Green Cards

Immigrant visas allow foreign nationals to live and work in the U.S. permanently. Upon completion of all requirements for Permanent Residency, foreign nationals are issued a Lawful Permanent Resident Card, also known as a "Green Card." Green Card is an unofficial term for the  Permanent Resident Card and is an identification card that verifies that the holder is a permanent resident of the U.S. and is allowed to live and work in the U.S. legally. The most common ways foreign nationals acquire Permanent Residency in the United States are through either employment-based immigrant petitions or family-based immigrant petitions. Less common ways foreign nationals can acquire a green card is through investment, adoption, asylum, or being self-sponsored.

To acquire Legal Permanent Residency based on employment, an employer must file a labor certification application with the Department of Labor (DOL). An approved labor certification issued by the DOL is a prerequisite to start an employment-based Immigrant visa petition process with the USCIS. For more information, please click here.

To acquire Legal Permanent Residency based on family relationship, a foreign national must have a U.S. citizen or Legal Permanent Resident (green card holder) relative who is willing to sponsor them for their permanent residency by filing an immigrant visa petition (I-130) with the USCIS. It is worth mentioning here that in certain circumstances an immediate relative immigrant visa petition can be filed with the U.S. consulate overseas.  For more information, please click here.

To acquire Legal Permanent Residency based on investment, a foreign national must invest one million dollars either in a new commercial business or in an existing business in the United States. The business must directly or indirectly create at least ten permanent full-time jobs for U.S. workers and the foreign national must be actively engaged in the business. For more information, please click here.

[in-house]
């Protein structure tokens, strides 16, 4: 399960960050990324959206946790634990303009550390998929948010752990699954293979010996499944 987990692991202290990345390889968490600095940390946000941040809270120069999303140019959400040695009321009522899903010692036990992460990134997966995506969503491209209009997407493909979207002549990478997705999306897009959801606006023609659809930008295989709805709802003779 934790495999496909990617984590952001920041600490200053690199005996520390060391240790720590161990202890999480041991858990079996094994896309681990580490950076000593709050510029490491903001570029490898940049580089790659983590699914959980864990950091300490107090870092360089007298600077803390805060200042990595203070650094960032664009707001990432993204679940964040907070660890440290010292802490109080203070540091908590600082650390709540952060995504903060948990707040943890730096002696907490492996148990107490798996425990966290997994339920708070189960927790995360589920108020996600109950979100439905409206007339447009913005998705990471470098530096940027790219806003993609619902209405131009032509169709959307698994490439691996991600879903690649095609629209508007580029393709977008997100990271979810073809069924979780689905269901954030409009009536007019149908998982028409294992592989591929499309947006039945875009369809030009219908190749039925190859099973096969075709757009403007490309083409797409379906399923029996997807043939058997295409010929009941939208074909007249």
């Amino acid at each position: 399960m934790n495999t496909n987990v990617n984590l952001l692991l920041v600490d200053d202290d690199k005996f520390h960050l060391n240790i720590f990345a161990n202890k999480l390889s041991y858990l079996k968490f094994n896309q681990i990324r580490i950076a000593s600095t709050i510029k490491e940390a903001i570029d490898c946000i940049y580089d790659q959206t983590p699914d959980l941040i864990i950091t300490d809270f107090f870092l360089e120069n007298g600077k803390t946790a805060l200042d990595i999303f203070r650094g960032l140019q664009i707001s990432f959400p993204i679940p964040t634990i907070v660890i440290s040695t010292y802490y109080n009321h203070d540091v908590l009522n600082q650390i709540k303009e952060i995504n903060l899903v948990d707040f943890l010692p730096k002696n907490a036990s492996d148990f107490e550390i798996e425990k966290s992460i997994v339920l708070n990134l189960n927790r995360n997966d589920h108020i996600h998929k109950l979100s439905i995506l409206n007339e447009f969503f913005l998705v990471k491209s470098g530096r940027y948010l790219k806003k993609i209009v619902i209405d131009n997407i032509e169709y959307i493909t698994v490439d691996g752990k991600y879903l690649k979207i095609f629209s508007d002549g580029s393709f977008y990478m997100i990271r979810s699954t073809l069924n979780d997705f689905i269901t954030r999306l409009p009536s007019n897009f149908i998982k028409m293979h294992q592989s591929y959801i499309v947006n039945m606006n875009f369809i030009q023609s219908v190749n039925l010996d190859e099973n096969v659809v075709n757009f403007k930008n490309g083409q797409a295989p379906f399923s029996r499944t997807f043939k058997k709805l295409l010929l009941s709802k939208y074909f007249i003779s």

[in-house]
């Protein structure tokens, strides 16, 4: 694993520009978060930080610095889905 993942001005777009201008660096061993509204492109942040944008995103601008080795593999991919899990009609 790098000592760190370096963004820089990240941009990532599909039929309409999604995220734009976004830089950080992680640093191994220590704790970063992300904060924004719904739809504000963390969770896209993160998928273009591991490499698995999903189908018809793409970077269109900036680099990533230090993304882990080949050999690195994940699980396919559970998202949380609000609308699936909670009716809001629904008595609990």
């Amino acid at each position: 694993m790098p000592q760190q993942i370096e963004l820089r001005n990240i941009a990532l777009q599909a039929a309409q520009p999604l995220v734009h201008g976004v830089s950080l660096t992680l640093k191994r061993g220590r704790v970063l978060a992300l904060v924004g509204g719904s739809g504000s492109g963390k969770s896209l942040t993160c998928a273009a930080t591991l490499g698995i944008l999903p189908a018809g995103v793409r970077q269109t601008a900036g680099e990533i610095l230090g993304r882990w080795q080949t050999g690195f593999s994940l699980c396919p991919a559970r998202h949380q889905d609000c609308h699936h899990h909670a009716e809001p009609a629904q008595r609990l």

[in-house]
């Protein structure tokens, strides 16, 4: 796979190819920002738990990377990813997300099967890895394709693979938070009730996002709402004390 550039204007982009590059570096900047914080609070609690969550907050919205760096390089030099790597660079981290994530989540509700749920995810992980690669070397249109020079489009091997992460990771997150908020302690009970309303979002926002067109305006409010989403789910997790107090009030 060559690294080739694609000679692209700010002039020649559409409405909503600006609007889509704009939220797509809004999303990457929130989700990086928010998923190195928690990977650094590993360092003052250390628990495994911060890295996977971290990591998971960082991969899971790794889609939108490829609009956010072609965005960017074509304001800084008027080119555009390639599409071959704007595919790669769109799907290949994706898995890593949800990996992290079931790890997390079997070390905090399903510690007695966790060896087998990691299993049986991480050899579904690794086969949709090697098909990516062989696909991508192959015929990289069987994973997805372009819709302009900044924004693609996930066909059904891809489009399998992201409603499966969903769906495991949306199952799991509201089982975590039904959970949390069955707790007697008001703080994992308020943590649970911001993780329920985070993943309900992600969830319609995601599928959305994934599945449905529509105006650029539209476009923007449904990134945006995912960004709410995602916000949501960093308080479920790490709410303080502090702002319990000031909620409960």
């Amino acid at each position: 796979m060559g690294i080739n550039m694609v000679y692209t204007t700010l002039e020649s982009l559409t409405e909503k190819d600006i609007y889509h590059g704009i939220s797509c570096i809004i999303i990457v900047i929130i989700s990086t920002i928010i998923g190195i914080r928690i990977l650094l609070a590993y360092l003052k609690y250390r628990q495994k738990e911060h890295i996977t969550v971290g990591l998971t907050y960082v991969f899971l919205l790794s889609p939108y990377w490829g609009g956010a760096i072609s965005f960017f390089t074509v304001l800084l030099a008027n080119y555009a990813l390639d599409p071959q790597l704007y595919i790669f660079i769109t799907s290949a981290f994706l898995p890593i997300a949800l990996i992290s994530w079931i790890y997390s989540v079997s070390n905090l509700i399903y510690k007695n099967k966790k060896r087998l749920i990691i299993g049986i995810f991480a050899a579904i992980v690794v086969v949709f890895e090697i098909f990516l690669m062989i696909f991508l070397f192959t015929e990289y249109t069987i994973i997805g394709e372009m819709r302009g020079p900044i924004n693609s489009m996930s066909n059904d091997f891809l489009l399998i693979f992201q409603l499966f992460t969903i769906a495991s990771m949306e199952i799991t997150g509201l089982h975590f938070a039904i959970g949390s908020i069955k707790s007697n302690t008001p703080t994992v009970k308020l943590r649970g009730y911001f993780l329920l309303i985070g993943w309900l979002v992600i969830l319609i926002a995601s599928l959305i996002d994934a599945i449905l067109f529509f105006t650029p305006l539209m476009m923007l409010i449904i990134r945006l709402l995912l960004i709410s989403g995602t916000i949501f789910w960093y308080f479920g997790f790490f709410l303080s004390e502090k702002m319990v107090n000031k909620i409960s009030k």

Acquiring Legal Permanent Residency based on adoption requires adoptive parents to follow certain international treaties and procedures which vary depending on whether or not the child’s birth country is part of the Hague Adoption Convention. Children can be adopted from countries that are not part of the Hague Adoption Convention; however there is a different procedure for those situations. For more information, please click here.

A foreign national who is physically present in the United States may be eligible to apply for Asylum if they can establish that they cannot return to their homeland either because of past persecution or a well founded fear of persecution based on race, religion, ethnicity, political opinion, or membership in a particular group. At least one year after being granted asylum in the U.S., the foreign national may submit an Adjustment of Status application to become a Legal Permanent Resident. For more information, please click here.

To be self-sponsored for Legal Permanent Residency, a foreign national must fall into one of two categories: victims of crime or individuals of extraordinary ability. For more information, please click here.

At The Ahluwalia Firm, our emphasis is on:

•    providing zealous representation before the USCIS
•    providing careful review of your personal circumstances
•    providing careful coordination of all correspondence with government agencies
•    ensuring a service-delivery model that meets and exceeds your satisfaction

For additional information about our ability to help, prepare, and file all the necessary documents required to apply for an Immigrant Visa Petition (green card), please contact our Immigration Attorneys for reliable advice.